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The Labor Market Consequences of Gender Differences in Job Search

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  • Eriksson, Stefan

    ()
    (Department of Economics)

  • Lagerström, Jonas

    ()
    (Department of Economics, Åbo Akademi)

Abstract

This paper studies gender differences in labor market outcomes using data from an Internetbased CV database. The women in the database get fewer firm contacts than men, and we show that this is partly explained by differences in education, experience and other skills, is not explained by differences in occupation and place of residence, and to a large extent is explained by differences in geographical search area. When we take into account differences in search area, the negative gender effect disappears. However, the results differ somewhat across subgroups: For highly skilled women a negative gender effect remains.

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Bibliographic Info

Paper provided by Uppsala University, Department of Economics in its series Working Paper Series with number 2008:10.

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Length: 16 pages
Date of creation: 24 Oct 2008
Date of revision:
Handle: RePEc:hhs:uunewp:2008_010

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Postal: Department of Economics, Uppsala University, P. O. Box 513, SE-751 20 Uppsala, Sweden
Phone: + 46 18 471 25 00
Fax: + 46 18 471 14 78
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Web page: http://www.nek.uu.se/
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Keywords: Job Search; Gender Differences; Discrimination;

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References

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  1. Mincer, Jacob, 1978. "Family Migration Decisions," Journal of Political Economy, University of Chicago Press, vol. 86(5), pages 749-73, October.
  2. Christopher A. Pissarides, 2000. "Equilibrium Unemployment Theory, 2nd Edition," MIT Press Books, The MIT Press, edition 1, volume 1, number 0262161877, December.
  3. Eriksson, Stefan & Lagerström, Jonas, 2007. "Detecting discrimination in the hiring process: Evidence from an Internet-based search channel," Working Paper Series 2007:29, Uppsala University, Department of Economics.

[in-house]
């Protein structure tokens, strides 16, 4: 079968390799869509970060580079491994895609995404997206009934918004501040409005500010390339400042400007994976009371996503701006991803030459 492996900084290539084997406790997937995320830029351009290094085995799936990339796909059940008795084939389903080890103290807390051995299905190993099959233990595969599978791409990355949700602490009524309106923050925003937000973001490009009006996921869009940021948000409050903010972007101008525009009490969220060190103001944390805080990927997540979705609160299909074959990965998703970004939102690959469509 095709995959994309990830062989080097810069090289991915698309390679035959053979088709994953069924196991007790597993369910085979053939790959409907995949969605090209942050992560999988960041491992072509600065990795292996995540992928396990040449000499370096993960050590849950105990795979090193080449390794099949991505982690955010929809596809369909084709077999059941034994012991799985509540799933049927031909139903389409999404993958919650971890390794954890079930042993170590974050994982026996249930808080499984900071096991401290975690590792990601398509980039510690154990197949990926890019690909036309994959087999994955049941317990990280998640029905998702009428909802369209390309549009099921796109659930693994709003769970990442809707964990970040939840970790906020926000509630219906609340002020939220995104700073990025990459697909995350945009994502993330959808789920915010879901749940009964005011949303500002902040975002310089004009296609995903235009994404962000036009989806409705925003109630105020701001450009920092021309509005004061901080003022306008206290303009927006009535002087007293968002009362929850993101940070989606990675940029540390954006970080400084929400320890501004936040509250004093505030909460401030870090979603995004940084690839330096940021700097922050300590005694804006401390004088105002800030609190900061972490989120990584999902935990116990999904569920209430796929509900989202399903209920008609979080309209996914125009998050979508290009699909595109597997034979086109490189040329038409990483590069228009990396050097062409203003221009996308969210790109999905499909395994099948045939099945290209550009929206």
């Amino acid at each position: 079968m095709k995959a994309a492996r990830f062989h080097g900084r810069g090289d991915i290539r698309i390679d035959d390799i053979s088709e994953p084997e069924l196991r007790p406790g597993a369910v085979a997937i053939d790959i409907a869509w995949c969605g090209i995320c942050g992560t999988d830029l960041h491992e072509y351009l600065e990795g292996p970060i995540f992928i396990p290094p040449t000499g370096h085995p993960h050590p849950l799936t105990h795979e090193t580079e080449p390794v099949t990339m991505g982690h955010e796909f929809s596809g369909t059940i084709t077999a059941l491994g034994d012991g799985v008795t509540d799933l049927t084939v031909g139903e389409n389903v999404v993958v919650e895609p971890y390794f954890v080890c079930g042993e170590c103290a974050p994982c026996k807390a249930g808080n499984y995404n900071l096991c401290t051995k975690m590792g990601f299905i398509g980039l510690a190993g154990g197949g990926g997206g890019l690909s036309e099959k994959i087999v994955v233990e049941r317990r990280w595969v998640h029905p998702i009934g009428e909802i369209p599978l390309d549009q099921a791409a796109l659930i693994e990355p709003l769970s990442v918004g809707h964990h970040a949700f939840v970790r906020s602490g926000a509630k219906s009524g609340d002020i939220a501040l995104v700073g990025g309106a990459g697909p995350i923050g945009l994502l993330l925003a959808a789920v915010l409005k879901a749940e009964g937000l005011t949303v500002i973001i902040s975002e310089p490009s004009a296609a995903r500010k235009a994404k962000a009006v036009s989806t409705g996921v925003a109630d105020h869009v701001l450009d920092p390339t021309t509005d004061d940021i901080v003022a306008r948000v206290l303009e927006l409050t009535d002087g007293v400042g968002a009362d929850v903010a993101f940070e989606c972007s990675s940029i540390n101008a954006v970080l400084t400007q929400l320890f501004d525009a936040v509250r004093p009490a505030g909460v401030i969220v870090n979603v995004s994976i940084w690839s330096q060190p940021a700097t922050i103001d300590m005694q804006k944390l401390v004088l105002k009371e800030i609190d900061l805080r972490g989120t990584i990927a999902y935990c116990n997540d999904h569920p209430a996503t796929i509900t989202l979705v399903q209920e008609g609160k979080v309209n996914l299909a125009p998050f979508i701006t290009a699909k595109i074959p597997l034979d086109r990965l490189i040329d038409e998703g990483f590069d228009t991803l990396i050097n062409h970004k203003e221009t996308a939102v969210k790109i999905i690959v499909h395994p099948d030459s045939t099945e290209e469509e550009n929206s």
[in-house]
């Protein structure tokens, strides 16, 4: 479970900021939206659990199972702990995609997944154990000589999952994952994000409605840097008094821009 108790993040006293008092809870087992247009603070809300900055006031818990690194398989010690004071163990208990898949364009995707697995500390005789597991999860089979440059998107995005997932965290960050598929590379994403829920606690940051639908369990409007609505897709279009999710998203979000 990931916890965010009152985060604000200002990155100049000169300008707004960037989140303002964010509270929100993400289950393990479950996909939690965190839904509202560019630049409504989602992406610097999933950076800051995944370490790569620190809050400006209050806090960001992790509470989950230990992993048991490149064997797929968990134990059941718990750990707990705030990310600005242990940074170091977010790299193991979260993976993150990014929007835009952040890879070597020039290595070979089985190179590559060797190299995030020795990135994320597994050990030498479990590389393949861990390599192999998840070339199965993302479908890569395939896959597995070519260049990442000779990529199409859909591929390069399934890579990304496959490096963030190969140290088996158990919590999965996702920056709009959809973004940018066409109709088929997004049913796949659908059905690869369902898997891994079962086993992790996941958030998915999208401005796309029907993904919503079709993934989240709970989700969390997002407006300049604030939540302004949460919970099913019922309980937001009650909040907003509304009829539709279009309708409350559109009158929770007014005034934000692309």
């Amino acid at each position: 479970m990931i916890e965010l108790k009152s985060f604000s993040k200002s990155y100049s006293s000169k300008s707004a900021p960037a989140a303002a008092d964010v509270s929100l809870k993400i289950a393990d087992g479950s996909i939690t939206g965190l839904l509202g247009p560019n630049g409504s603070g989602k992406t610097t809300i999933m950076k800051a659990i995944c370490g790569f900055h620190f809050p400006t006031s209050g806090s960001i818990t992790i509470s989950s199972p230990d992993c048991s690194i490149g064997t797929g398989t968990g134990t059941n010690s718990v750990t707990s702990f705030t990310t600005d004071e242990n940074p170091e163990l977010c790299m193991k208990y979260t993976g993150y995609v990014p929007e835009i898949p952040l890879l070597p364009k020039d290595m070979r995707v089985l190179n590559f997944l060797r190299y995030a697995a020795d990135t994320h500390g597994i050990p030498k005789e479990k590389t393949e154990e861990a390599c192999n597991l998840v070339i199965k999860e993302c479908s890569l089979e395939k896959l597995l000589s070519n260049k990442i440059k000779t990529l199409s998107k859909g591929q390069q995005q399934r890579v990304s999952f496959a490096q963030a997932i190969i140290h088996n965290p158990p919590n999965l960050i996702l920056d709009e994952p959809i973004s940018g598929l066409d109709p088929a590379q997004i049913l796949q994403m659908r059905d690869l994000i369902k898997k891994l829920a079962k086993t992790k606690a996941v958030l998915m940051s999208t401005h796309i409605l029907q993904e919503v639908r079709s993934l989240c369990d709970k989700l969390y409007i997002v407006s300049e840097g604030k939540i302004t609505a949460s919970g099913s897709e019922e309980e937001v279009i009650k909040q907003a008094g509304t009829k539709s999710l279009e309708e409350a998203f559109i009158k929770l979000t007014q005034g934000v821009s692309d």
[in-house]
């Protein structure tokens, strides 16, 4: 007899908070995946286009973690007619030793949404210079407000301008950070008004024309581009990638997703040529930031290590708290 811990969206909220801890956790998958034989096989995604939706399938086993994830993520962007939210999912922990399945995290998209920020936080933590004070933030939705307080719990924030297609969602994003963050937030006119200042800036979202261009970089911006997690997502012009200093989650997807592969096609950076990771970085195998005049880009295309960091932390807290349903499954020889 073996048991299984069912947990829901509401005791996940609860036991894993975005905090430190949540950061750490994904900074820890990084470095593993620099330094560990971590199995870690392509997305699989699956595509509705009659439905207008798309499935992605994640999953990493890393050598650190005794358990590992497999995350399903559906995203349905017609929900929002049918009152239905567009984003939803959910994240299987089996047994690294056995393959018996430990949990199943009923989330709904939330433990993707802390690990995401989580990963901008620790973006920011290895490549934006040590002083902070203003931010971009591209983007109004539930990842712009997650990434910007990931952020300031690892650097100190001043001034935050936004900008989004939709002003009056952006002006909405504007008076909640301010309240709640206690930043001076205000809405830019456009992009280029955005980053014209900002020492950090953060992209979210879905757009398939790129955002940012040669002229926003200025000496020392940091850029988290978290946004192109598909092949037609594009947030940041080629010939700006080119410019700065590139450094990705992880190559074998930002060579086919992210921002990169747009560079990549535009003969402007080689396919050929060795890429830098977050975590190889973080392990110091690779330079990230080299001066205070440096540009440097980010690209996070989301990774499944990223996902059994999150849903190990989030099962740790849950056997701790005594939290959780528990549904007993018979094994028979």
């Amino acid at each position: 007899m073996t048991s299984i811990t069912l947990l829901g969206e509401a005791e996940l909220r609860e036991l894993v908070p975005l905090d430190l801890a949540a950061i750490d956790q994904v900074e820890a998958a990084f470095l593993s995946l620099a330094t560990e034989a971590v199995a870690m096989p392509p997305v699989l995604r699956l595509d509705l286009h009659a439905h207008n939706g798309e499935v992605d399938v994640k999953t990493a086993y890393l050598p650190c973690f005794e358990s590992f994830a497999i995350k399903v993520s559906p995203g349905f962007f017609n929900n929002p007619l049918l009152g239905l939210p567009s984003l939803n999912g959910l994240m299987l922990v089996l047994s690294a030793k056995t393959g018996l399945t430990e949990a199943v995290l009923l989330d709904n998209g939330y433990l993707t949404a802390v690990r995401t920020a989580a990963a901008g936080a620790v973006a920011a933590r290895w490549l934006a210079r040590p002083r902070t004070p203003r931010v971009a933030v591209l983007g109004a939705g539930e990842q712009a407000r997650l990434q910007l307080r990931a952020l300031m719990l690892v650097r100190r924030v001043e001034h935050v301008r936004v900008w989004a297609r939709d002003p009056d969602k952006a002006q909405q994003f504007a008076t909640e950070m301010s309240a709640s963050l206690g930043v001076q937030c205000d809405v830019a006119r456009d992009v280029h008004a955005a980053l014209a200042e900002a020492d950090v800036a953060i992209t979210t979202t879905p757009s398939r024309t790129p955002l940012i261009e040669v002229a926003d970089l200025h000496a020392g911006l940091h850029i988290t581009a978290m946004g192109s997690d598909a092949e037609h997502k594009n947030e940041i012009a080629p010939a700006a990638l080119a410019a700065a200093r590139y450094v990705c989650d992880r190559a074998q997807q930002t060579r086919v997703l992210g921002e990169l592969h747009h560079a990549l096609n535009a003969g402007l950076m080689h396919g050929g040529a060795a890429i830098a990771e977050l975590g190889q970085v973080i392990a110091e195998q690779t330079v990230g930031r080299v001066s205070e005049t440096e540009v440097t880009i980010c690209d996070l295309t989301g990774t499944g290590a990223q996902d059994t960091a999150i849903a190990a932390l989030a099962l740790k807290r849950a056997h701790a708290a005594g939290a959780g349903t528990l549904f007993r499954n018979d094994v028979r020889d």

4. Ahn, Namkee & de la Rica, Sara & Ugidos, Arantza, 1999. "Willingness to Move for Work and Unemployment Duration in Spain," Economica, London School of Economics and Political Science, vol. 66(263), pages 335-57, August.
  5. Stefan Eriksson & Jonas Lagerström, 2006. "Competition between Employed and Unemployed Job Applicants: Swedish Evidence," Scandinavian Journal of Economics, Wiley Blackwell, vol. 108(3), pages 373-396, October.
  6. Jones, Stephen R G, 1989. "Job Research Methods, Intensity and Effects," Oxford Bulletin of Economics and Statistics, Department of Economics, University of Oxford, vol. 51(3), pages 277-96, August.
  7. Parsons, Donald O, 1991. "The Job Search Behavior of Employed Youth," The Review of Economics and Statistics, MIT Press, vol. 73(4), pages 597-604, November.
  8. Michael G. Abbott & Charles M. Beach, 1994. "Wage Changes and Job Changes of Canadian Women: Evidence from the 1986-87 Labour Market Activity Survey," Journal of Human Resources, University of Wisconsin Press, vol. 29(2), pages 429-460.
  9. Maarten van Ham & Clara H Mulder & Pieter Hooimeijer, 2001. "Spatial flexibility in job mobility: macrolevel opportunities and microlevel restrictions," Environment and Planning A, Pion Ltd, London, vol. 33(5), pages 921-940, May.
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Cited by:
  1. Xiao, Chaoqun & Tang, Wansheng & Zhao, Ruiqing & Zhou, Chi, 2013. "Equilibrium search with heterogeneous firms, workers and endogenous human capital," MPRA Paper 52136, University Library of Munich, Germany.

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